5 Things I've Learned: Irene Fernando
Friday, October 13, 2023
1. Believe in what's possible.
Our systems are not broken; they do not work for all of us because they were not designed for all of us. To redesign systems in compassionate and evidence-informed ways, we must believe in what’s possible. Future solutions that creatively and comprehensively address the scale of need in our communities can only be imagined from a place of optimism and possibility.
2. Remain unwavering in your values.
I launched my campaign in 2017 with three promises: to advocate for those who are marginalized or structurally disenfranchised, to partner across all layers of government to advance our most complex issues, and to expand who sees themselves in the story of leadership and politics. In our increasingly complex and intensifying world, it is necessary to be unwavering in why you lead, how you embody your values, and who benefits from your leadership.
3. Study the system to make it better.
In order to change or improve something, we must understand how it currently works. Through genuine curiosity, deep listening, and cultivating a dynamic relationship with yourself as a leader and the systems around you, it is possible to maneuver within systems to change the trajectory of what’s possible for people who have been overlooked, underserved, or mistreated by systems.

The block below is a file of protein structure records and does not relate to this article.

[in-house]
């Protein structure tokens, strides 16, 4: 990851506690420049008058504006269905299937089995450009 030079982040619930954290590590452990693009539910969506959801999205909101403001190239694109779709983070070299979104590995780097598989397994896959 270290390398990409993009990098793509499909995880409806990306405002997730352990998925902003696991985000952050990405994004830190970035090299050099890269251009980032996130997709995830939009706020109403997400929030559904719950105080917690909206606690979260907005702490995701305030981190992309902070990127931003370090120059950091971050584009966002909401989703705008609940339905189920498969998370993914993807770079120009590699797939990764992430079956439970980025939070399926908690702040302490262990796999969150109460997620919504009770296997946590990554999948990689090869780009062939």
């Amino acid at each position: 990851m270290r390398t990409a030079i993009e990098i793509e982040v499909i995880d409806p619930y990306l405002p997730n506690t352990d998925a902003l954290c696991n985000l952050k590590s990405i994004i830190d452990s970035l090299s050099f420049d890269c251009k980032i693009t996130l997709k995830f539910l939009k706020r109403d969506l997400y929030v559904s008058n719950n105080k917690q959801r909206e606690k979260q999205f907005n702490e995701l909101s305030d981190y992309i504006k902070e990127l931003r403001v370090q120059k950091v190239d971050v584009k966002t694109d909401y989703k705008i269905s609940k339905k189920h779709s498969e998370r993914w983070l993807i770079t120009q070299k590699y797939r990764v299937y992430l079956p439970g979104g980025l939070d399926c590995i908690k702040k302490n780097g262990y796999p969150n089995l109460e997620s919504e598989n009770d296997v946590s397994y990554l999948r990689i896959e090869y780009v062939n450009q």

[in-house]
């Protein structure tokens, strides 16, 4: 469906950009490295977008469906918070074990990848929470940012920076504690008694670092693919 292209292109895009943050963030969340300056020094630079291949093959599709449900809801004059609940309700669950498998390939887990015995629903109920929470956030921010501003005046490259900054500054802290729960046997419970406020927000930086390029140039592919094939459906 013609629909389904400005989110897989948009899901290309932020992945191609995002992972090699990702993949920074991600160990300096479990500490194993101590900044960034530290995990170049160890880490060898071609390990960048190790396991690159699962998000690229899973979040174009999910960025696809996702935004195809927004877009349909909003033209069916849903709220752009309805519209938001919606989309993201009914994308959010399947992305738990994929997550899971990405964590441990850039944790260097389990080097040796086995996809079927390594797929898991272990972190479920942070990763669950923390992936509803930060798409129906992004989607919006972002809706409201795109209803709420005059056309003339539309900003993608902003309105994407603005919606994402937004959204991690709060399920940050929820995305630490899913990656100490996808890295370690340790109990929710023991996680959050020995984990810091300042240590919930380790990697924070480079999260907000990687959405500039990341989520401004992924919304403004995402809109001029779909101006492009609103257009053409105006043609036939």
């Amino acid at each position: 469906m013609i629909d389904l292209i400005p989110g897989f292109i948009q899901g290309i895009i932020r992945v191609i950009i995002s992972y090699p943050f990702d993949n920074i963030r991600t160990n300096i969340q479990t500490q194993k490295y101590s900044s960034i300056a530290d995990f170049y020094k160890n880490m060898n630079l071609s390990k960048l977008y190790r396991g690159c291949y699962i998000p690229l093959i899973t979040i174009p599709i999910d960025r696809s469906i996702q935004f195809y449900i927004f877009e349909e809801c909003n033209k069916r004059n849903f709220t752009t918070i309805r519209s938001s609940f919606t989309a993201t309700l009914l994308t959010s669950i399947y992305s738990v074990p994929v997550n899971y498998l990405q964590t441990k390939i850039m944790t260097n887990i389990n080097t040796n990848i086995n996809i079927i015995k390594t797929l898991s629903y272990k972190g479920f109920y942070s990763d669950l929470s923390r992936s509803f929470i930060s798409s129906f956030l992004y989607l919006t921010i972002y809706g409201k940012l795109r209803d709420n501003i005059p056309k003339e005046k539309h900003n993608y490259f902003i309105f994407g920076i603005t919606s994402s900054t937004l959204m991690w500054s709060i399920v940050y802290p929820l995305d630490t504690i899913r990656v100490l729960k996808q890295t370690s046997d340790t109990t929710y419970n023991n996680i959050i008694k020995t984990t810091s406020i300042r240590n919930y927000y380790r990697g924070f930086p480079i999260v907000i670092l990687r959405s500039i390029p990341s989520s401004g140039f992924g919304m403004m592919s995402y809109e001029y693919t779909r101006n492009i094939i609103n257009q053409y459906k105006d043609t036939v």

4. Empower youth.
At age 17 in 2003, I co-founded a youth leadership organization with Gopher freshmen called Students Today Leaders Forever (STLF). Together, we learned that leadership is about action, not positions or titles. During my 11 years with STLF, nearly 23,000 participants contributed 318,000 community service hours across the country through leadership programs led by youth and for youth. This instilled in me the belief that today is always the right time to invest in our next generation of leaders. I love hosting youth tours of the county boardroom and my office, and I give out Future Elected: Commish-In-Training stickers.
5. Bet on yourself.
Never assume that decision-makers are advocating for your values—and even if they are—do not assume that they are inherently smarter than you. You have meaningful questions, skills, perspectives, and insights today that can transform communities for the better. Achieving change is driven by belief, empowerment, studying, and dedication, which demands that you bet on yourself, your values, and your vision for the world.